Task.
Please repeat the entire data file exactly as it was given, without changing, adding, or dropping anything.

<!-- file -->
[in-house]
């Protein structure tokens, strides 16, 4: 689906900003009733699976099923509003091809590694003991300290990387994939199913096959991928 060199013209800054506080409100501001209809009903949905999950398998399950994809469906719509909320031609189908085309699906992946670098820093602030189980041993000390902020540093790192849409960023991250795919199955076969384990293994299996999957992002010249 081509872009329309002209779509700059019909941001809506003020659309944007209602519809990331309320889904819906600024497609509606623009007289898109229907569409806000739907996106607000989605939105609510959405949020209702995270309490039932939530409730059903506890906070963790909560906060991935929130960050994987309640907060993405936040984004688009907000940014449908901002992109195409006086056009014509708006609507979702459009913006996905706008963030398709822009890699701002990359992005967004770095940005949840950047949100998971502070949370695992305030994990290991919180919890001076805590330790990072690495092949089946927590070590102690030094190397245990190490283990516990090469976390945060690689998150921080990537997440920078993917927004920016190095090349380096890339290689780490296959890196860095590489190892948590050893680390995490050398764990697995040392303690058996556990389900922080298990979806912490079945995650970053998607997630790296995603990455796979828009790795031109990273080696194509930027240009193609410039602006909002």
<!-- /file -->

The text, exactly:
[in-house]
């Protein structure tokens, strides 16, 4: 689906900003009733699976099923509003091809590694003991300290990387994939199913096959991928 060199013209800054506080409100501001209809009903949905999950398998399950994809469906719509909320031609189908085309699906992946670098820093602030189980041993000390902020540093790192849409960023991250795919199955076969384990293994299996999957992002010249 081509872009329309002209779509700059019909941001809506003020659309944007209602519809990331309320889904819906600024497609509606623009007289898109229907569409806000739907996106607000989605939105609510959405949020209702995270309490039932939530409730059903506890906070963790909560906060991935929130960050994987309640907060993405936040984004688009907000940014449908901002992109195409006086056009014509708006609507979702459009913006996905706008963030398709822009890699701002990359992005967004770095940005949840950047949100998971502070949370695992305030994990290991919180919890001076805590330790990072690495092949089946927590070590102690030094190397245990190490283990516990090469976390945060690689998150921080990537997440920078993917927004920016190095090349380096890339290689780490296959890196860095590489190892948590050893680390995490050398764990697995040392303690058996556990389900922080298990979806912490079945995650970053998607997630790296995603990455796979828009790795031109990273080696194509930027240009193609410039602006909002």